The impact of COVID-19 on acute psychiatric admissions for first and repeated episode psychosis

Marlene Kelbrick, Ksenija da Silva, Chris Griffiths, Saba Ansari, Gabriela Paduret, James Tanner, Nick Mann, Sara Johnson

Research output: Contribution to journalArticlepeer-review

1 Citation (Scopus)
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Abstract

Background: There is limited evidence of the longer-term impact of the COVID-19 pandemic on acute admissions for psychosis in the UK. Aims: We examined the impact of COVID-19 on rates of admissions for first and repeated episode psychosis, and changes in patient profile and seasonal patterns, over a period of 12 months. Method: We conducted a retrospective case note review of all patients admitted with a primary psychosis (F20-29 ICD 10 diagnosis) to an NHS psychiatric inpatient unit. We compared the 12 months pre-COVID-19 period between 1 March 2019 and 28 February 2020, and the 12 months post-COVID-19 period between 1 March 2020 and 28 February 2021. Results: The results showed increase rates of admissions post-COVID-19 in both first and repeated episode psychosis, the patient profile had more females and older age in the repeated episode group, with increased employment rates. Combined group data for both pre- and post-COVID-19 periods showed an increased trend in spring and summer admissions, and even though not statistically significant, more pronounced post-COVID-19. Conclusions: Our findings highlight the effect of the COVID-19 pandemic on acute psychosis admissions over a 12-month period. The results provide evidence for the ‘stress-pathogenesis’ in the context of genetic vulnerability in psychosis. Preventative strategies in the context of the ‘stress-pathogenesis model’, improved access to and responsiveness within NHS transformation efforts needs to be adjusted to fit local need and environmental changes.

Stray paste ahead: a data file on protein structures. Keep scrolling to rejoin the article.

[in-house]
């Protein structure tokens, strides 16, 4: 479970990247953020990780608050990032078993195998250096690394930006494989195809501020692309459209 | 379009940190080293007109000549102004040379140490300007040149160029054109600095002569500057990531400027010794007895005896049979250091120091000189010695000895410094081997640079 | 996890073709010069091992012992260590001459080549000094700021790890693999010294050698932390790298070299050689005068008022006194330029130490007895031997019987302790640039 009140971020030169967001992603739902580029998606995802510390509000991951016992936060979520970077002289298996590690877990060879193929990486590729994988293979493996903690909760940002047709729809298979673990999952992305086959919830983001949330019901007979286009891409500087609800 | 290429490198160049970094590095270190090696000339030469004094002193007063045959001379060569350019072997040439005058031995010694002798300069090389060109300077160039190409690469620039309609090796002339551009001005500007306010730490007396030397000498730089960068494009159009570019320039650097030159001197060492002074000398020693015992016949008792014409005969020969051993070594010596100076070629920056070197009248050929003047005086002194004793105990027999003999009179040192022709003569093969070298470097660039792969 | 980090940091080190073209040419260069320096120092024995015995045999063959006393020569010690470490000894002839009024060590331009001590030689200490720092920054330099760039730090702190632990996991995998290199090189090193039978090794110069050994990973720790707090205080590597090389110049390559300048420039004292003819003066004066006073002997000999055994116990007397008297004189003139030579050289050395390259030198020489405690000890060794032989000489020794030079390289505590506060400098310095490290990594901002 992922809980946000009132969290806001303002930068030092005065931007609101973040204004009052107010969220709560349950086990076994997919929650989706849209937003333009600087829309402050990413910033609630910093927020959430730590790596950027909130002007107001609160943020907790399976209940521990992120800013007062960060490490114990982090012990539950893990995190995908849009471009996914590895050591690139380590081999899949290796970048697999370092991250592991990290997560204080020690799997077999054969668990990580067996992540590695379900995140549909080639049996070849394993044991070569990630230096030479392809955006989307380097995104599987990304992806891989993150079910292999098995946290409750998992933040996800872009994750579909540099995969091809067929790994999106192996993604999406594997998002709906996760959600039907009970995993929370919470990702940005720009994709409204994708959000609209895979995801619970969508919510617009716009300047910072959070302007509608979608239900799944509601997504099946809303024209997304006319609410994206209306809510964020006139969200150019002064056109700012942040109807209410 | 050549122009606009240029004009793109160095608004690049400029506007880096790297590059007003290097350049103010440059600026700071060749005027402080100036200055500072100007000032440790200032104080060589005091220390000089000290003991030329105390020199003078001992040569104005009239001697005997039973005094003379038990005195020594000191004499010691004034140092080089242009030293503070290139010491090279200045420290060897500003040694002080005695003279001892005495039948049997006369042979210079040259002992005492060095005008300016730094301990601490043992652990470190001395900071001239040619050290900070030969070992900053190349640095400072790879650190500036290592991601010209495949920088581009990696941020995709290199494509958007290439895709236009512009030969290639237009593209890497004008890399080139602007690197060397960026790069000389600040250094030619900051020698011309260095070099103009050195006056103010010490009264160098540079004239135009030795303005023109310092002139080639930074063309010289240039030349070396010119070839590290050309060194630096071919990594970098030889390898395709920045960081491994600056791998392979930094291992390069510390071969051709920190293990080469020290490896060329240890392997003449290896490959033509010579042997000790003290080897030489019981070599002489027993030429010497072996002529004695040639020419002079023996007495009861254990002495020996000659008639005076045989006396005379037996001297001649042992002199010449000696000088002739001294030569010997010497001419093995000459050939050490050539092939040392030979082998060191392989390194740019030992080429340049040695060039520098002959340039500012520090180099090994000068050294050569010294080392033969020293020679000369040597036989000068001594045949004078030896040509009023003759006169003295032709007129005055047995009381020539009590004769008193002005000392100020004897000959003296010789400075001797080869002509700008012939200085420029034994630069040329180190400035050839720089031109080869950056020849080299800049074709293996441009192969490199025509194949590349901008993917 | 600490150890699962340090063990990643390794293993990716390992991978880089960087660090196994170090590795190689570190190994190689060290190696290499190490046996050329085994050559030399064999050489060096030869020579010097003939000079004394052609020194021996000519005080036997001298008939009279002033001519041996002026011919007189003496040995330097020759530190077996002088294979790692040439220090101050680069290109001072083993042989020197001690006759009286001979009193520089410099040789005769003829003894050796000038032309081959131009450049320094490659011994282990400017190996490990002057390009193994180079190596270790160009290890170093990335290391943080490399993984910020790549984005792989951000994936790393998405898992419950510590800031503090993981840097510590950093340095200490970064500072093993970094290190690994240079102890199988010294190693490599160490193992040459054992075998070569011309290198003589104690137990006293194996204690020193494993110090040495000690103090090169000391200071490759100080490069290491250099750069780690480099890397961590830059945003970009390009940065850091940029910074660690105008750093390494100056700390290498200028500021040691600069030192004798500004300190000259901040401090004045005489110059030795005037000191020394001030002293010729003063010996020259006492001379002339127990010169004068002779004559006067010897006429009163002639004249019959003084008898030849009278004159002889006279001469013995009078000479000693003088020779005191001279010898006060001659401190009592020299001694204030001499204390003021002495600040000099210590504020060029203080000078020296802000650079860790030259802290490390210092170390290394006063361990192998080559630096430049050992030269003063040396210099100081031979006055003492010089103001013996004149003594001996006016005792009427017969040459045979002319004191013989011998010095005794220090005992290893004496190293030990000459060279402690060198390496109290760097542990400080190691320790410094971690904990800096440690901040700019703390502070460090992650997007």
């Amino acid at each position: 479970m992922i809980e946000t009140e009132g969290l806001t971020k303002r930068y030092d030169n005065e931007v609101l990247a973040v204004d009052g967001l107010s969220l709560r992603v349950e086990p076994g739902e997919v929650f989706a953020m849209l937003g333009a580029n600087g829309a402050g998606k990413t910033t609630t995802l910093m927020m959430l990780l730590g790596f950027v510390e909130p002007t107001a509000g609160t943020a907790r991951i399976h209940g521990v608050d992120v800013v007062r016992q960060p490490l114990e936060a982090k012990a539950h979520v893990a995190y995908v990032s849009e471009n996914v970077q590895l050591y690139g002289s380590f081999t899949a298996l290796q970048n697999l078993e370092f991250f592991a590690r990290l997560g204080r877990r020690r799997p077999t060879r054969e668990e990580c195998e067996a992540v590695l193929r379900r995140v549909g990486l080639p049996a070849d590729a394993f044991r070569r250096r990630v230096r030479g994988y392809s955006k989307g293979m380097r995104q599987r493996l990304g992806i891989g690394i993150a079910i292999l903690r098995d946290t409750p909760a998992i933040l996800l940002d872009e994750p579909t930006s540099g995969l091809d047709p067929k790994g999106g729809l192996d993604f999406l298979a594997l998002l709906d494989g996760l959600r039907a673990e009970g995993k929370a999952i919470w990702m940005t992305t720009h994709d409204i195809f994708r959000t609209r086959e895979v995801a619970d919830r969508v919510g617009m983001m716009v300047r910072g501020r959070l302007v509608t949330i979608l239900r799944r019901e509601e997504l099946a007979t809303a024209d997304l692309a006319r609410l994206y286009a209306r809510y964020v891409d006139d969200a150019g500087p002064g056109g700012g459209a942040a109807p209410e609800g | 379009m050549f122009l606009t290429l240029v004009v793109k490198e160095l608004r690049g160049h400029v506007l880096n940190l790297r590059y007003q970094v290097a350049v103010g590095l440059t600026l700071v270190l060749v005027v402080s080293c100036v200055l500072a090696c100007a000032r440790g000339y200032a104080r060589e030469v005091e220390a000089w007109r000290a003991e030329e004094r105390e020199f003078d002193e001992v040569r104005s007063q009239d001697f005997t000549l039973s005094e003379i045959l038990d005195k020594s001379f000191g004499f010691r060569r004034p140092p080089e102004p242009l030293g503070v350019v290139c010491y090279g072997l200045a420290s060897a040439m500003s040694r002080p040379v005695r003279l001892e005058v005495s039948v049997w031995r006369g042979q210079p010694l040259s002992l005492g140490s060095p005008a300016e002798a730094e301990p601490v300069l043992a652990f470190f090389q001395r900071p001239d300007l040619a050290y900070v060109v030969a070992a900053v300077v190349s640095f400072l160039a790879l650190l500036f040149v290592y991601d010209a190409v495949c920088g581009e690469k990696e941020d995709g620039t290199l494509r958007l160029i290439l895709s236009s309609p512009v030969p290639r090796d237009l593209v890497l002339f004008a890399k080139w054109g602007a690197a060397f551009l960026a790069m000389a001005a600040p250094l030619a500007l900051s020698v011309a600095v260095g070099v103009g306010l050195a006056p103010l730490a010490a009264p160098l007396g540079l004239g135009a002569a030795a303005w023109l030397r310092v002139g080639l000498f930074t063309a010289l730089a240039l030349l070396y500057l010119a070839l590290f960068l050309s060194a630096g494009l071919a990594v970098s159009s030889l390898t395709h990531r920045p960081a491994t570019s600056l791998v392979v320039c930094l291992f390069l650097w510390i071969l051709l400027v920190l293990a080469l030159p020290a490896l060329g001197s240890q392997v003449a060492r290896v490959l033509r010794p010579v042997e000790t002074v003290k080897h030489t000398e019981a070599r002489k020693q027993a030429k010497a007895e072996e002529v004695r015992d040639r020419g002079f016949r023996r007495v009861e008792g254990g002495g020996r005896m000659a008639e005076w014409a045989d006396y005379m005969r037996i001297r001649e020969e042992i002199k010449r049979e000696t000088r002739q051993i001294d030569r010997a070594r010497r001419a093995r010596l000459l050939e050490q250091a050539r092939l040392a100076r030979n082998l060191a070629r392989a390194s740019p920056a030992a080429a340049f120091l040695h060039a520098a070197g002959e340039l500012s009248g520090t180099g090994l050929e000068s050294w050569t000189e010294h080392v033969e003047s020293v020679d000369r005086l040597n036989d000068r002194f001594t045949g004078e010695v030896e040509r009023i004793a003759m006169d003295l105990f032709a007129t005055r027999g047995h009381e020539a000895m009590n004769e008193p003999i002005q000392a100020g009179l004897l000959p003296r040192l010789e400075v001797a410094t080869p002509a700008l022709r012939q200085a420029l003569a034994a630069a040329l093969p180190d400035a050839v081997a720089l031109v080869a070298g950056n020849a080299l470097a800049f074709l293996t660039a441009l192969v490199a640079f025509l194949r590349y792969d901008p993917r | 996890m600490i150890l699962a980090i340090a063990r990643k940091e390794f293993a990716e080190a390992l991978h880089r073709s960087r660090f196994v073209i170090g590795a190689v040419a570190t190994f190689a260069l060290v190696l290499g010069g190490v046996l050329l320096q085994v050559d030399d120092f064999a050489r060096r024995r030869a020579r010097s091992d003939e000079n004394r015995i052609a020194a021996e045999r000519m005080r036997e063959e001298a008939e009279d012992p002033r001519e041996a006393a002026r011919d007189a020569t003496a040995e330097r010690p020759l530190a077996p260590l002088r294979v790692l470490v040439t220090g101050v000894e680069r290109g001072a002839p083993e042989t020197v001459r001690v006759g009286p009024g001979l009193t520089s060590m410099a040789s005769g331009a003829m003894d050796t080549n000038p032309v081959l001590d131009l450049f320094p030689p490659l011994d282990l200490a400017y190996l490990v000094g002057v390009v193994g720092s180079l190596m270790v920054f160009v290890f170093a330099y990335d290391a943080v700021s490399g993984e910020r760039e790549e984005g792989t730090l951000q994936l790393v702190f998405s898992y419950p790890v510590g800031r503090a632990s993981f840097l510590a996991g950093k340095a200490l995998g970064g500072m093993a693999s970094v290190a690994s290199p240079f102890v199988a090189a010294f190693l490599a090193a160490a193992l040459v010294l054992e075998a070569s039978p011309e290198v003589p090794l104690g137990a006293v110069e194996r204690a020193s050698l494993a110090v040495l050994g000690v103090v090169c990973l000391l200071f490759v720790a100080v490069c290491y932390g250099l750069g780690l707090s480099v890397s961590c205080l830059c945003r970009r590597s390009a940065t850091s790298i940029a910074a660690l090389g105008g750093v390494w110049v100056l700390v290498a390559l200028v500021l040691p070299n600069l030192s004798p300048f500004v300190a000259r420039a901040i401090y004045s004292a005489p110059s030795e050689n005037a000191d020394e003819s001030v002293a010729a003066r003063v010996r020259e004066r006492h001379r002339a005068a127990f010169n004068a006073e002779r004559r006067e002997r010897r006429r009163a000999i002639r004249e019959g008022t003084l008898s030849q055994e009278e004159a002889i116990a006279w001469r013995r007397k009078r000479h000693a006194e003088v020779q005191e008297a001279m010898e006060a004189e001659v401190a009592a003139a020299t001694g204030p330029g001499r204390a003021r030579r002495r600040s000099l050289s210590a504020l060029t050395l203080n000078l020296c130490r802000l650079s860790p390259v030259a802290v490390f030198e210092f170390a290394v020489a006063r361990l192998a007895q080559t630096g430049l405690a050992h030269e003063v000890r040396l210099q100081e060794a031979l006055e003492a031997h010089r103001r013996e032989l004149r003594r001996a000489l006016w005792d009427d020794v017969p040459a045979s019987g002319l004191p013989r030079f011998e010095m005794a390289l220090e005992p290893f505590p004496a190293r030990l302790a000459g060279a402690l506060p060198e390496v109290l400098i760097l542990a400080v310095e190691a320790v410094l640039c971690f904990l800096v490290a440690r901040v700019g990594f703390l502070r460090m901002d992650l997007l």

Original languageEnglish
Pages (from-to)2042-2047
Number of pages6
JournalInternational Journal of Social Psychiatry
Volume69
Issue number8
Early online date7 Aug 2023
DOIs
Publication statusPublished - Dec 2023

Bibliographical note

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This document is the author’s post-print version, incorporating any revisions agreed during the peer-review process. Some differences between the published version and this version may remain and you are advised to consult the published version if you wish to cite from it.

Keywords

  • COVID-19
  • acute psychiatric admissions
  • psychosis

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